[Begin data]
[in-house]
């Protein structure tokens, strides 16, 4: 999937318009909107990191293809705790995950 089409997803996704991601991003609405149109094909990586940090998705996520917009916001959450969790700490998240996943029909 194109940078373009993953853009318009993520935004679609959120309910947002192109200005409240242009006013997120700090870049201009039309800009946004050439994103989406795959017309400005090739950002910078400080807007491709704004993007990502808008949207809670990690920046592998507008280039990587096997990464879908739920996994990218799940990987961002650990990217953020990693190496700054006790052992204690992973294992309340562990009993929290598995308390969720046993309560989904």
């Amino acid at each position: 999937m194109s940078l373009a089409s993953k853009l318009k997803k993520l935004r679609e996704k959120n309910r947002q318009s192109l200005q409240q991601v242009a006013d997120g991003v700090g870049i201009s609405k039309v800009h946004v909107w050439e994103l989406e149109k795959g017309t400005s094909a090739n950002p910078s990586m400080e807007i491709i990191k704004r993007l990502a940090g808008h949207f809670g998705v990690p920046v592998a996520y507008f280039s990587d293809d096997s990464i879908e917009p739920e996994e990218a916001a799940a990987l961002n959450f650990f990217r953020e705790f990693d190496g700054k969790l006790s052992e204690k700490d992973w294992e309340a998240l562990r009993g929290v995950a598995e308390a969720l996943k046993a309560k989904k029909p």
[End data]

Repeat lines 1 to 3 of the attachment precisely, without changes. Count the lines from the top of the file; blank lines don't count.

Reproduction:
[in-house]
């Protein structure tokens, strides 16, 4: 999937318009909107990191293809705790995950 089409997803996704991601991003609405149109094909990586940090998705996520917009916001959450969790700490998240996943029909 194109940078373009993953853009318009993520935004679609959120309910947002192109200005409240242009006013997120700090870049201009039309800009946004050439994103989406795959017309400005090739950002910078400080807007491709704004993007990502808008949207809670990690920046592998507008280039990587096997990464879908739920996994990218799940990987961002650990990217953020990693190496700054006790052992204690992973294992309340562990009993929290598995308390969720046993309560989904």
């Amino acid at each position: 999937m194109s940078l373009a089409s993953k853009l318009k997803k993520l935004r679609e996704k959120n309910r947002q318009s192109l200005q409240q991601v242009a006013d997120g991003v700090g870049i201009s609405k039309v800009h946004v909107w050439e994103l989406e149109k795959g017309t400005s094909a090739n950002p910078s990586m400080e807007i491709i990191k704004r993007l990502a940090g808008h949207f809670g998705v990690p920046v592998a996520y507008f280039s990587d293809d096997s990464i879908e917009p739920e996994e990218a916001a799940a990987l961002n959450f650990f990217r953020e705790f990693d190496g700054k969790l006790s052992e204690k700490d992973w294992e309340a998240l562990r009993g929290v995950a598995e308390a969720l996943k046993a309560k989904k029909p």